Wednesday, October 21, 2009
The other day Anna (former staff ) met Wendell Berry. Even though wasn't my experience, I was excited about that, because I think he's AWESOME, and I also thought he was dead. She wrote: no... he is very much alive. Brilliant, gracious, humble, and genuine are the words that come to mind...
Have you discovered him? He's an author/farmer. Here's one of my favorites---He just hits my nail on the head when he says stuff like "I rest in the grace of the world, and am free." Such an elegant gift to be able to put together the same simple words so uniquely, so perfectly capturing my experiences...
When despair for the world grows in me
and I wake in the night at the least sound
in fear of what my life and my children’s lives may be,
I go and lie down where the wood drake
rests in his beauty on the water, and the great heron feeds.
I come into the peace of wild things
who do not tax their lives with forethought
of grief. I come into the presence of still water.
And I feel above me the day-blind stars
waiting with their light. For a time
I rest in the grace of the world, and am free.
- Wendell Berry, Openings: The Peace of Wild Things
Sunday, October 18, 2009
We found stuff, and the Cceaster carefully replaced the artifacts, of course.
Please note that Lars isn't actually foaming at the mouth--it was a whipped cream chubby bunnies moment.
Later, during the pumpkin carving, I was feeling nostalgic about these kids growing up, lucky that they are so entertaining, glad that they let us adults in, so we can still be part of the party.
I'd just like to point out the pumpkin on the right---Kieran carved with the intentional lazy eye, maybe in honor of Abraham Lincoln or maybe some other notable lazy-eyed person, or maybe not.
Thursday, October 15, 2009
Before I moved to the Gunflint Trail, I'm not sure I could have even identified a Tamarack. Or known why they called Larch Creek, Larch Creek.
This time of year, I can't take my eyes off of them..especially when the October sky is so blue and they are such a unique yellow. I wish I could capture them, or better yet, I wish you could see them. I wonder if there is a crayon color called Tamarack?
Tuesday, October 13, 2009
Hey! We've got a splendid new hiking trail that connects our Round Lake Road to the Kekakabic trail and then back around to make a 3.3 mile loop .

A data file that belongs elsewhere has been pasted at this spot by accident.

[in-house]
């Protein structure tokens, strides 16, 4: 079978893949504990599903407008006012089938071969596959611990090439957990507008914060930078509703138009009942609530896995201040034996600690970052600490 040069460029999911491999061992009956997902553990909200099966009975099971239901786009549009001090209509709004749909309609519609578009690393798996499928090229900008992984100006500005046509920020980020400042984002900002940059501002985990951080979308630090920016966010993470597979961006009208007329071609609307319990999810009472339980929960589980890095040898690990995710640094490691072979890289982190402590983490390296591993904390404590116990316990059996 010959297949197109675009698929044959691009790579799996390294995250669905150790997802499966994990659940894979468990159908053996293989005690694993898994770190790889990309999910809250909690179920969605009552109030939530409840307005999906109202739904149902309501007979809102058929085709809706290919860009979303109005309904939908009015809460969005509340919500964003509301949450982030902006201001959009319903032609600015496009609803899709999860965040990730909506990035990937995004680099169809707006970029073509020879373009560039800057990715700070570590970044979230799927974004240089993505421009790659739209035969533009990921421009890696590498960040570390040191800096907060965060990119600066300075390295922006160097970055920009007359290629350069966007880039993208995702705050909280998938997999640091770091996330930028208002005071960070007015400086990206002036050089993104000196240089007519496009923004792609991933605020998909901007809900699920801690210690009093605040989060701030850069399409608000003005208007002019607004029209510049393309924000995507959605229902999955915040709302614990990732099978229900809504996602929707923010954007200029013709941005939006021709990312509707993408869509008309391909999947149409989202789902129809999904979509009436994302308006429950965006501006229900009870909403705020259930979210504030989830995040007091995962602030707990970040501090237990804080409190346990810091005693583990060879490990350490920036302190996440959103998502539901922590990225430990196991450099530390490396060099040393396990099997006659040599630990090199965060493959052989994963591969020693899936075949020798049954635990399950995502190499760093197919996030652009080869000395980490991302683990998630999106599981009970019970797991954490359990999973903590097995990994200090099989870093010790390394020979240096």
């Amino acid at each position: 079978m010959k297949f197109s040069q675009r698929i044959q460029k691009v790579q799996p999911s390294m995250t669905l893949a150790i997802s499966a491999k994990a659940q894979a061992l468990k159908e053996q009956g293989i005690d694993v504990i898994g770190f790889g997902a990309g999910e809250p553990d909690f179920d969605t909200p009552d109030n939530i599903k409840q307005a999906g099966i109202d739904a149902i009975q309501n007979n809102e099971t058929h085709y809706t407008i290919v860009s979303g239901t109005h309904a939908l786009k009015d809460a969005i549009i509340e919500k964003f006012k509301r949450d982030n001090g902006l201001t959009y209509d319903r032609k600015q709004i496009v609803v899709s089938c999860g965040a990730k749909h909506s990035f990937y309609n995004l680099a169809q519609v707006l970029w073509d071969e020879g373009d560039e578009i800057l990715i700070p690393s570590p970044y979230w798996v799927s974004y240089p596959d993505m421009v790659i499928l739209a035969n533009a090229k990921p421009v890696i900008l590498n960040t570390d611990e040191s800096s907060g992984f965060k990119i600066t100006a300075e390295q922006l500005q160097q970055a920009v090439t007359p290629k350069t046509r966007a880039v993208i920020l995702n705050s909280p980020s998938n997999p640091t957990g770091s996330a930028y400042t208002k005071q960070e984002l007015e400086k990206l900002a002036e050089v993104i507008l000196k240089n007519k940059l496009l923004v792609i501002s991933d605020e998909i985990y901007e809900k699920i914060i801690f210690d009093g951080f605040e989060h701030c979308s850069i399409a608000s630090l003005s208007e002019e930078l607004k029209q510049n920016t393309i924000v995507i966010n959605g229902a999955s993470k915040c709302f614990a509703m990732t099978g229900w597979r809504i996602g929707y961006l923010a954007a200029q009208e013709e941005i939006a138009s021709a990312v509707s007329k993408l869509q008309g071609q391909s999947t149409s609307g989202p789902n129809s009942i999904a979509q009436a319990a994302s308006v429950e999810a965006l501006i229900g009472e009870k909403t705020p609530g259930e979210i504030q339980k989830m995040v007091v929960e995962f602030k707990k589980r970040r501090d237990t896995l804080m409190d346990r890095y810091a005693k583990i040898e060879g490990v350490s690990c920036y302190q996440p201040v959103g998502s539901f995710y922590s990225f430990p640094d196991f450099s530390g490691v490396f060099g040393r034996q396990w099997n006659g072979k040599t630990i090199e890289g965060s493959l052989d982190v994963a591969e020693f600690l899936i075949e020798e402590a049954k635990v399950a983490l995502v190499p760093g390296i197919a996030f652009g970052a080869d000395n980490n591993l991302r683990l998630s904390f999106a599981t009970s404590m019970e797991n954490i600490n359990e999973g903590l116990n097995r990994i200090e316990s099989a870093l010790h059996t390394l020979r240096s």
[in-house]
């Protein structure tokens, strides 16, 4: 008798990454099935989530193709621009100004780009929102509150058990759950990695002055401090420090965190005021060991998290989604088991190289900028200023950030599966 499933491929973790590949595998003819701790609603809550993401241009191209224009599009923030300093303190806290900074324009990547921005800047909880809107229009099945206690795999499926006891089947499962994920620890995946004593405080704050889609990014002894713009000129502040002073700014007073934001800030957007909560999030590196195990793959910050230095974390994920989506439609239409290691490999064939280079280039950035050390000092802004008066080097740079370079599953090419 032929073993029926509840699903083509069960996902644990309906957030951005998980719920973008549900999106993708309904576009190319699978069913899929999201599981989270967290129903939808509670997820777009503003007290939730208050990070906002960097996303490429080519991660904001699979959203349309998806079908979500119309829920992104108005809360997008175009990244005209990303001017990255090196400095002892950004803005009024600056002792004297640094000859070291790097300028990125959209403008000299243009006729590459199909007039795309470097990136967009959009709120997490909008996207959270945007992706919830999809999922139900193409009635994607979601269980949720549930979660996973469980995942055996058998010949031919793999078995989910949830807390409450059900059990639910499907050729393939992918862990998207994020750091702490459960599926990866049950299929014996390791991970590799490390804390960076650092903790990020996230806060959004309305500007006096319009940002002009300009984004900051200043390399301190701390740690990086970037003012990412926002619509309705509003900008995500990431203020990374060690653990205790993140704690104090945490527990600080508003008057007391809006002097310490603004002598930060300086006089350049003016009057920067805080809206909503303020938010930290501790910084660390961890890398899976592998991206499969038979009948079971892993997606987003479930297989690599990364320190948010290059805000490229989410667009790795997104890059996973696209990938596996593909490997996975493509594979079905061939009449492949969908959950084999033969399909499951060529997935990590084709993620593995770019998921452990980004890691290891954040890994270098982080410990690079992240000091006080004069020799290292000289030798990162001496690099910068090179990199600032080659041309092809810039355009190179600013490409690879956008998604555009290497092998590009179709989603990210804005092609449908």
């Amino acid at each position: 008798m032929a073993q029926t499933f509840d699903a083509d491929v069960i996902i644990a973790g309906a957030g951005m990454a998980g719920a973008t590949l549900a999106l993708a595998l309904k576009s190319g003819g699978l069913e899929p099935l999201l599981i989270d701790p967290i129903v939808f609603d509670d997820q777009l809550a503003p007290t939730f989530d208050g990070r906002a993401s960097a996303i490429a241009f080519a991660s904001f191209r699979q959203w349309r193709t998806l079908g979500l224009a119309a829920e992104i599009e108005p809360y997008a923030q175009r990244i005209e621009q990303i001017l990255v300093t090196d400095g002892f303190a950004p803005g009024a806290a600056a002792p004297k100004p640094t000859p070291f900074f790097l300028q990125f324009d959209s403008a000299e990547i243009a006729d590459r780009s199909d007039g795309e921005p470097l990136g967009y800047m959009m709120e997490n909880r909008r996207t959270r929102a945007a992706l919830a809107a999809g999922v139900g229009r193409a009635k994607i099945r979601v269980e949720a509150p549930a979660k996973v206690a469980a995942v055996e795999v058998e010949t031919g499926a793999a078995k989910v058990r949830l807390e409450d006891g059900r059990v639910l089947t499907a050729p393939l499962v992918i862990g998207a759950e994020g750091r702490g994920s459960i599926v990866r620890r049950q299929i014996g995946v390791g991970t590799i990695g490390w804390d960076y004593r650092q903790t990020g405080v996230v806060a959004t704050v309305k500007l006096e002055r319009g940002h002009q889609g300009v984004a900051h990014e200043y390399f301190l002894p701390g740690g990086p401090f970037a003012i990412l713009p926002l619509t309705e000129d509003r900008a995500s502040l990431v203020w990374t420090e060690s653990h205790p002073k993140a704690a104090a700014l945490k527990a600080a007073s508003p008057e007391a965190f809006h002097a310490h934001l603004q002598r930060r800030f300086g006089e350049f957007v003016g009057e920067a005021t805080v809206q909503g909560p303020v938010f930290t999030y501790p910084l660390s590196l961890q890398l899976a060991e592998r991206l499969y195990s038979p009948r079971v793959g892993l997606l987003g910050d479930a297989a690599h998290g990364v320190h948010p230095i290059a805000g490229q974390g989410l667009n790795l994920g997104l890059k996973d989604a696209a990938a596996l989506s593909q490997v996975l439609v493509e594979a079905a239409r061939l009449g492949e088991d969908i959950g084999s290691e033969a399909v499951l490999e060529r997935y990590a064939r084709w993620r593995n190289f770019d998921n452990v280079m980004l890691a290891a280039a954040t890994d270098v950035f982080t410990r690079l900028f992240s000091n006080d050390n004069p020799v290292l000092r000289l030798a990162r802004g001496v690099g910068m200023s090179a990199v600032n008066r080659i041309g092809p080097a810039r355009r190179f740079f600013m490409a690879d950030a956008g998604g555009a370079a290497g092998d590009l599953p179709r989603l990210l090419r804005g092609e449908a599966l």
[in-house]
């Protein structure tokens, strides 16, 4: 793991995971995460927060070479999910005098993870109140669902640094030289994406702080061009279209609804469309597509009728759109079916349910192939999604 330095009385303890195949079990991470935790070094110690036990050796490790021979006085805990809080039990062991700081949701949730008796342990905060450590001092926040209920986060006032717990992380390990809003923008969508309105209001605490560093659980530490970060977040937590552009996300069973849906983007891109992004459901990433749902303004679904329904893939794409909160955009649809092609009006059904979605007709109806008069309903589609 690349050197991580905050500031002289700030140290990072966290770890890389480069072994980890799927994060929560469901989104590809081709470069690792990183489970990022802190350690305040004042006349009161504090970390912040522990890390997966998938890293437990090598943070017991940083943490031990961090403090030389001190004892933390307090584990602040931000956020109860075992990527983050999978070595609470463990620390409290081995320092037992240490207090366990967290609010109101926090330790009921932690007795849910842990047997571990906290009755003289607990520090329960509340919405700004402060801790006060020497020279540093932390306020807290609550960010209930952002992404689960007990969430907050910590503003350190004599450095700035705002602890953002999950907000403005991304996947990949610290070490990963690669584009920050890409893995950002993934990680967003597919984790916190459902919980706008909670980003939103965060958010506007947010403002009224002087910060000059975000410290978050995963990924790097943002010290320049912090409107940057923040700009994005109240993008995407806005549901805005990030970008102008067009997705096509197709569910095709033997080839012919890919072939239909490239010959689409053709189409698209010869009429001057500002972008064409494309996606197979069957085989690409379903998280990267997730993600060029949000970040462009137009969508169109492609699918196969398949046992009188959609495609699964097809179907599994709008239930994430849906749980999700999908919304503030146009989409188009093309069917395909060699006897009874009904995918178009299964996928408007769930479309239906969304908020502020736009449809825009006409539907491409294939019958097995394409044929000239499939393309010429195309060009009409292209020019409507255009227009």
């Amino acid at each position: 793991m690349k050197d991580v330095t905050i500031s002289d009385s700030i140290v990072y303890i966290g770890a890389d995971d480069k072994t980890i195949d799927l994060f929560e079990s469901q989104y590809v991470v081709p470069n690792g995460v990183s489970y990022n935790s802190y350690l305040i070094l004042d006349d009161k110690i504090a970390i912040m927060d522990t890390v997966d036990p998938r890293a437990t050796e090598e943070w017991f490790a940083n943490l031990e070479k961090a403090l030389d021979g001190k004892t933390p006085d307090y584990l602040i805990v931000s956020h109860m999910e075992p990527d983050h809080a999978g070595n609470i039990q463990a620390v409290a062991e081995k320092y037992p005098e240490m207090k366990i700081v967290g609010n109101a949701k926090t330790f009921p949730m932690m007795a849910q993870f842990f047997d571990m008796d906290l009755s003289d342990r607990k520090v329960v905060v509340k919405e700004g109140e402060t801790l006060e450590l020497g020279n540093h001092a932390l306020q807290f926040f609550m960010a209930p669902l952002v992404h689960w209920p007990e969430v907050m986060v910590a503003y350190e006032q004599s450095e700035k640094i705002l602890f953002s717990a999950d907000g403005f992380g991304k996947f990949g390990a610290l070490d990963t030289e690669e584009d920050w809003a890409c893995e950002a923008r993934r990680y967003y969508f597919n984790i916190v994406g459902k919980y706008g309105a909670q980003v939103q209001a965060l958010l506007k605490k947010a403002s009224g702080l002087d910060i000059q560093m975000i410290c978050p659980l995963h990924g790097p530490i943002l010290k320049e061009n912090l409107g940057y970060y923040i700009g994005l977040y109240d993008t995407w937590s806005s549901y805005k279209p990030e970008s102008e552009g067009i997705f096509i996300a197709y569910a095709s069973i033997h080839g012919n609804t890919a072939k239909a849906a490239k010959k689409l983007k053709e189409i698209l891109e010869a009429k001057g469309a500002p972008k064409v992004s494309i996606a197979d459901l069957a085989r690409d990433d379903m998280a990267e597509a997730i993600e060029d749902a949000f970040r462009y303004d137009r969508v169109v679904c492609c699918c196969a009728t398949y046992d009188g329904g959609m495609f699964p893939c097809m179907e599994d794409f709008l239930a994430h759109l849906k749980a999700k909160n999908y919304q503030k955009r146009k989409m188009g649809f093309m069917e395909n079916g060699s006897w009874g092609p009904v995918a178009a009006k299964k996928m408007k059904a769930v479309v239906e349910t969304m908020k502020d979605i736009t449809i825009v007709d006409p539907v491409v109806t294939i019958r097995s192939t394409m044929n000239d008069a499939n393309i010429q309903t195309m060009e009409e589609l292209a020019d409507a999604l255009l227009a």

Andy and I knew one of the volunteers. Retired smoke jumper Jim Cherry was once director of Wilderness Canoe Base, on Seagull Lake. He was before my time, but that Wilderness community is a far reaching clan; which means there are lots of overlapping people between Jim and me (including Andy).
Jim’s kids also went to my Mpls Washburn High (may she falter never). But really, the reason I feel so fond of Jim falls back to the story of 3 Vietnamese brothers—refugees that stayed with my family for awhile after Saigon fell.
I think I was about 12, they were young adults (high school/college) who worked for Jim that first summer in the US. Incidentally those 3 guys and their families are still part of our ‘extended’ family, and they are remarkable world citizens, but that’s another story. (And I won’t even get INTO the egg rolls)
At age 12, I couldn’t begin to appreciate the kind of grief they experienced upon leaving their beloved family and country. But after a summer at WCB, it was obvious that Jim Cherry stepped up, and was a surrogate father type. And because I love them, I was always grateful to Jim for that.
You might call this experience the Transitive Property of Families---If A is linked to B and B is linked to C, then A is linked to C. And THAT is the roundabout story of why I give bright orange Jim Cherry a hug when I see him.
These smoke jumpers share a bond. They’ve fought in different battles, but they’re on the same team. Here are 3 of them---from the left Tom (also retired DNR official), Jim Cherry(retired Lutheran minister), and Jack (retired surgeon). Definitely they’ve had powerful experiences. Tom tried to describe the connection that he feels when he meets fellow smoke jumpers--like they're old friends already--made of the same sort of mettle.
I believe they offer their volunteer services in many different venues, but this September, we were the beneficiaries. Eleven of them joined forces with the USFS---- worked hard and fast, and cleared the way.
Around here, Andy and I refer to it as Tom Kaffine’s trail. Tom is the local USFS ranger. I don’t know exactly what his current title is—but he’s the woods expert. He's paddled here forever, and he knows all of the secret places. Come to think he rarely ever TELLS his secrets. But he's been around.